Romancing the reel for over six decades - The New Indian Express

Romancing the reel for over six decades

Published: 25th August 2012 11:10 AM

Last Updated: 25th August 2012 11:10 AM

For over six decades in Chennai, the name ‘AVM’ has penetrated deep into the collective consciousness of the city. It continues to be a symbol of where the grand old city’s creative geniuses found profound expression.

Be it the legendary Tamil actor Sivaji Ganesan, who began his celluloid career with Parasakthi (1952) in the AVM Studio [co-produced by Perumal Mudaliar], or the 2007 Rajini starrer Sivaji, the banner ‘AVM’ is behind several successful Tamil movies. And not only Tamil films, the film house has a huge list of successful films made in several other languages including Hindi, Kannada and Telugu. Iconic Kanada actor Rajkumar’s debut film Bedara Kannappa (1954), or NT Rama Rao’s Bookailash (1958), or Hindi movies like Bahaar (1950), Main Chup Rahungi (1962) and Main Sunder Hoon (1967), the production house has to its credit several landmarks in the history of Indian films.

AVM Productions and Studios, founded by the iconic filmmaker AV Meiyappa Chettiar, went on to produce 176 films. The start of the studio is itself an interesting tale. It was set up in 1945 in a rented house in Santhome. AV Meiyappan could not set up a full fledged studio in Chennai due shortage of electricity triggered by the second World War, among other things. He had to move to his hometown Karaikudi and there he produced films like Naam Iruvar (1947) and Vethala Ulagam (1948)’, which ran to packed houses for many, many weeks.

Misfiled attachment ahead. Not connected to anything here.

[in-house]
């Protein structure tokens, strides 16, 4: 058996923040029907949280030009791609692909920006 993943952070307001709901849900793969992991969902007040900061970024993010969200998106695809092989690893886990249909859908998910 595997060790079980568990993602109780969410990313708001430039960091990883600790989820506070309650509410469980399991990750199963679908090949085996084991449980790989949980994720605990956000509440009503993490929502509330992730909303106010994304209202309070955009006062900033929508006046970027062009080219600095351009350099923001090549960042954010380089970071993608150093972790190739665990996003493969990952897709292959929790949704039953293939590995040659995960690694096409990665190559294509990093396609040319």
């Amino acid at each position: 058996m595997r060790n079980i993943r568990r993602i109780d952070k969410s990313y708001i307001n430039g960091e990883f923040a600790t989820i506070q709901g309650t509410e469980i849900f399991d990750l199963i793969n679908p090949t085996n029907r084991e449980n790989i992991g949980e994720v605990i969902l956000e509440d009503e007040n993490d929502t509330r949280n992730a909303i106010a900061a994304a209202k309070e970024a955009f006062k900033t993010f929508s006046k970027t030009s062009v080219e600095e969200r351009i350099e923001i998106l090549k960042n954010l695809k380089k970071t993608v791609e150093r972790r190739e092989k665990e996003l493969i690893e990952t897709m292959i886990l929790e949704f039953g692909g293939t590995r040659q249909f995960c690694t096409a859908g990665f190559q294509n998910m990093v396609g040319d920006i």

When the Devakottai Zamindar, in whose site in Karaikudi the studio was functioning, demanded exorbitant rent following the success of films made there, Meiyappan began looking for a suitable site in Chennai. It was early 1949, and the country was still witnessing the pangs of partition. A Muslim, who was running a leather tannery in his 10-acre property on Arcot Road, migrated to Pakistan and Meiyappan bought it for `37,500, a princely sum in those days.

In his memoir, Enathu Vaazhkai Anubavangal, Meiyappan says he dismantled the ‘set property’ in Karaikudi and brought it to Chennai on a truck. Refurbishing the old tannery building, he converted the 120’ x 60 ft floor put up for Vethala Ulagam as the first floor of the new studio in Chennai.

The first film produced in the new AVM Studios was the 1949-blockbuster ‘Vaazhkkai’, starring Vijayanthimala. Directed by AV Meiyappan, the film ran for 25 weeks and was subsequently remade as Bahaar in Hindi and Jeevitham in Telugu.

The success of its films put AVM on a high pedestal. With his hardwork and business acumen, Meiyappan churned out many noteworthy hits, including Sivaji Ganesan’s Pachai Vilakku, Uyarntha Manithan and MGR’s Anbe Va. The songs in these films, like Naan Parthathille, and Olimayamana Ethirkalam, echoed across Tamil Nadu and continue to hold sway among the audience.

The illustrious filmmaker’s sons Murugan, Kumaran and Balasubramanian followed his footsteps and went on to produce a lot of superhits, including Rajini’s Murattu Kalai, Kamal Hasan’s Sagalakala Vallavan and Bagyaraj’s Muthanai Mudichu. In AV Meiyappan’s birth centenary year of 2007, the veteran filmmakers produced the blockbuster Rajini-starrer Sivaji.

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